In the big city, the dogs move in highly visible tribes. The business dogs all wear suits and scurry busily along. The football dogs all wear matching kits. The scout dogs all wear khaki. Everywhere you look there are groups of dogs, all uniformly dressed.
But in the middle of the hustle and bustle is an odd dog out. Wearing a woolly hat and scarf and listening to music on his snazzy headphones, it’s apparent that this little guy does not fit in. No matter how hard he tries, he realises he’s just not like the other dogs in the city.
Saddened, he decides to leave his home town to try and find a place where the dogs are more like him. He travels far and wide until he stumbles upon Doggywood – a place where all the dogs wear woolly hats and scarves and listen to music on their headphones. He is so excited because he thinks he has found his place in the world!
Benny the robot is a little bit different. All of his robot friends have lots of shiny buttons which do fun things, like flash lights, blow bubbles and play music. But poor Benny only has one button. It’s bright red and says ‘Only Press In An Emergency’.
The other robots make fun of him and call him ‘One Button Benny’ and this makes him sad. He doesn’t really know what an emergency is but he secretly hopes one will happen so that he gets to press his button and find out what it does.
One morning Benny wakes up, eats his breakfast and brushes his teeth, unaware that outside his house an actual emergency is unfolding. The evil Collectors have landed on his planet and they are planning to gather up all of the robots, crunch them up and turn them in to teapots! The Collectors are small hairy aliens with green bums and they mean business!
When the little girl in this story hears a knock at her front door, she is surprised to find Sadness standing on her doorstep with a large suitcase. She lets hims in and he follows her around, sits too close to her on the sofa and refuses to go away.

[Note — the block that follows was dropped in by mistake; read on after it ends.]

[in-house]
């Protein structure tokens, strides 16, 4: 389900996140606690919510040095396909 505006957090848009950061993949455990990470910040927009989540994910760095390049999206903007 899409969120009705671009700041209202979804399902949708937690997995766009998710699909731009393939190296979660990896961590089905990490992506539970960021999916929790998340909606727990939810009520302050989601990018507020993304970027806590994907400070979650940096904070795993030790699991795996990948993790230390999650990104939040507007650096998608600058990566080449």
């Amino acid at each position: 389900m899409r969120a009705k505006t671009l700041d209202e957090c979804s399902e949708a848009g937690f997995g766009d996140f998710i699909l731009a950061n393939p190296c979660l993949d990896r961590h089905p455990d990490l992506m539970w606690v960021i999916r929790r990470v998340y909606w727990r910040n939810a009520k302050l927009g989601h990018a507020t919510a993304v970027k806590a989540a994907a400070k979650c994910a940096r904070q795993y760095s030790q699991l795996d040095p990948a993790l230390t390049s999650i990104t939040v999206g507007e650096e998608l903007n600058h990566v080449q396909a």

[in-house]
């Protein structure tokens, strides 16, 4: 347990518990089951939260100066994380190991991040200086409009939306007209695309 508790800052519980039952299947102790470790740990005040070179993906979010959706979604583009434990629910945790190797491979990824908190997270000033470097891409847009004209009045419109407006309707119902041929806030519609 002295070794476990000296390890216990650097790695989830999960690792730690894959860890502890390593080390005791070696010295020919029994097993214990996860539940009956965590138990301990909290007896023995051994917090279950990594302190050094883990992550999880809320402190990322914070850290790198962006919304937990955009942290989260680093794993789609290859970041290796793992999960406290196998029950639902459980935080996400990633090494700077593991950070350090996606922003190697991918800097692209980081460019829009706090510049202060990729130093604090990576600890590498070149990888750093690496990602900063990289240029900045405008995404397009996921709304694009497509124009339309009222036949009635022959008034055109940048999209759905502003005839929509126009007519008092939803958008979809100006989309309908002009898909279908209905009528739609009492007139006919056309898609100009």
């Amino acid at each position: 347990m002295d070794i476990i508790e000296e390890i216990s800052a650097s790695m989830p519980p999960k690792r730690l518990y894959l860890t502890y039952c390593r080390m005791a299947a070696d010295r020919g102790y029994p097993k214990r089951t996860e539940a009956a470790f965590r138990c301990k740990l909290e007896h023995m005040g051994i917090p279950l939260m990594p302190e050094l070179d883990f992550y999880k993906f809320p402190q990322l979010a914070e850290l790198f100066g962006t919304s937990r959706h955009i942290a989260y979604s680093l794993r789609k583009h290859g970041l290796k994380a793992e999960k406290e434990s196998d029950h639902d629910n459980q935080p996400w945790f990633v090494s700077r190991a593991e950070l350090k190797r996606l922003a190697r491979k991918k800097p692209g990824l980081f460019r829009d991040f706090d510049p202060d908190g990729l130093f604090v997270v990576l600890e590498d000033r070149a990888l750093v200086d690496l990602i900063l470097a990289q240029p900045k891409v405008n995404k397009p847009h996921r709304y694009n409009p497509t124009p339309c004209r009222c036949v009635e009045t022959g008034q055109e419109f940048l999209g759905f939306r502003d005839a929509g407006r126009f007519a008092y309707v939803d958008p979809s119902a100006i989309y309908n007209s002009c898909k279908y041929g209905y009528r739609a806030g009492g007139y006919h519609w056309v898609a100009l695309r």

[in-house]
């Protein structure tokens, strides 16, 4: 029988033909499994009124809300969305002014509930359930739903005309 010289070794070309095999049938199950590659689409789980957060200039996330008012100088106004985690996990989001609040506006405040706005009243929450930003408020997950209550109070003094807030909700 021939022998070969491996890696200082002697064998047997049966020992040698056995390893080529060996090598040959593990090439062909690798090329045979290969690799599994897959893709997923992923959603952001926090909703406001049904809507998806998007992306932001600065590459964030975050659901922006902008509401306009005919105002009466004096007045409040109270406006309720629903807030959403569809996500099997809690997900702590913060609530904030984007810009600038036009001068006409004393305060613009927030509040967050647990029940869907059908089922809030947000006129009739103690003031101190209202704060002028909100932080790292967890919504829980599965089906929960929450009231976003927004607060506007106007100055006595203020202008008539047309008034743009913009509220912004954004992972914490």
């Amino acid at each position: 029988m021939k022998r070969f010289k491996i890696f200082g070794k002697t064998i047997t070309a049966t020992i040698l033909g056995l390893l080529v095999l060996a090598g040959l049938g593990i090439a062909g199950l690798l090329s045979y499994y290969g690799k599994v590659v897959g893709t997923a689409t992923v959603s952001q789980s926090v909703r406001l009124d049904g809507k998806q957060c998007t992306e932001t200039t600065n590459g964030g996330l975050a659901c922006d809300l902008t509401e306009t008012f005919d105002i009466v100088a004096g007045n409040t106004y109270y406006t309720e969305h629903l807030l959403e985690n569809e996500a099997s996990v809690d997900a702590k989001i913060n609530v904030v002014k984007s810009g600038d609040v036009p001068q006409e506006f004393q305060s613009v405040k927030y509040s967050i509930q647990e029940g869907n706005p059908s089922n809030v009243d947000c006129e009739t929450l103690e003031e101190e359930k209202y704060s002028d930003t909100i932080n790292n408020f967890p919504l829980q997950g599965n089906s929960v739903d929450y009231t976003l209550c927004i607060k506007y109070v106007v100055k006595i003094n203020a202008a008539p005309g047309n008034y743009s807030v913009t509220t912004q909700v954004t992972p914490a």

Sadness consumes her to the extent that all she can feel is sad, even when those around her are playing happily.
Trying to hide Sadness away doesn’t work so she tries a different approach. She gives him a name and she asks him why he’s here. She listens to what he needs and they learn to work together. They sit in comfortable silence, they draw, they cuddle, they go for walks and they accept each other.
If you’re trying to teach your child about colours then the last thing you need is a black and white book, right? WRONG! This genius little board book, which was published in association with the Whitney Museum of American Art, is the best colour book we have encountered so far.
Made up entirely of black and white pages, the book features clever cut outs which encourage kids to think differently. The first instruction is ‘Find Yellow’, accompanied by a cut out of a sun. You then need to find something yellow to either hold the book up to or place under the page to make the sun shine. This continues throughout the book, where you need to make a red cockerel, a green leaf, a blue cup, some purple grapes, a grey elephant, an orange, black sunglasses, pink worms, brown paw prints, a white moon and a multi-coloured rainbow.
There’s no getting around it, Sid Gibbons is a little bit naughty. Just this week he’s smashed a bird bath, thrown his dinner on the floor, trashed his bedroom and left his colouring pens on the floor for so long that they’ve all dried out. His poor mum doesn’t know what to do, because when she asks him about these misdemeanours he just lies and says that his imaginary friend Kevin did it all. Kevin is invisible and no one can see him except Sid, so he’s the perfect fall guy.
Then one day, when Sid has once again been sent to bed for being naughty, a hatch in the ceiling opens and a bright light appears. Sid climbs up to take a peek and finds himself faced with none other Kevin himself – he is real! Sid is super excited to see his (incredibly cute and fluffy!) friend and they have lots of fun playing together. However it soon becomes apparent that in Kevin’s world, it is Sid who is the invisible friend.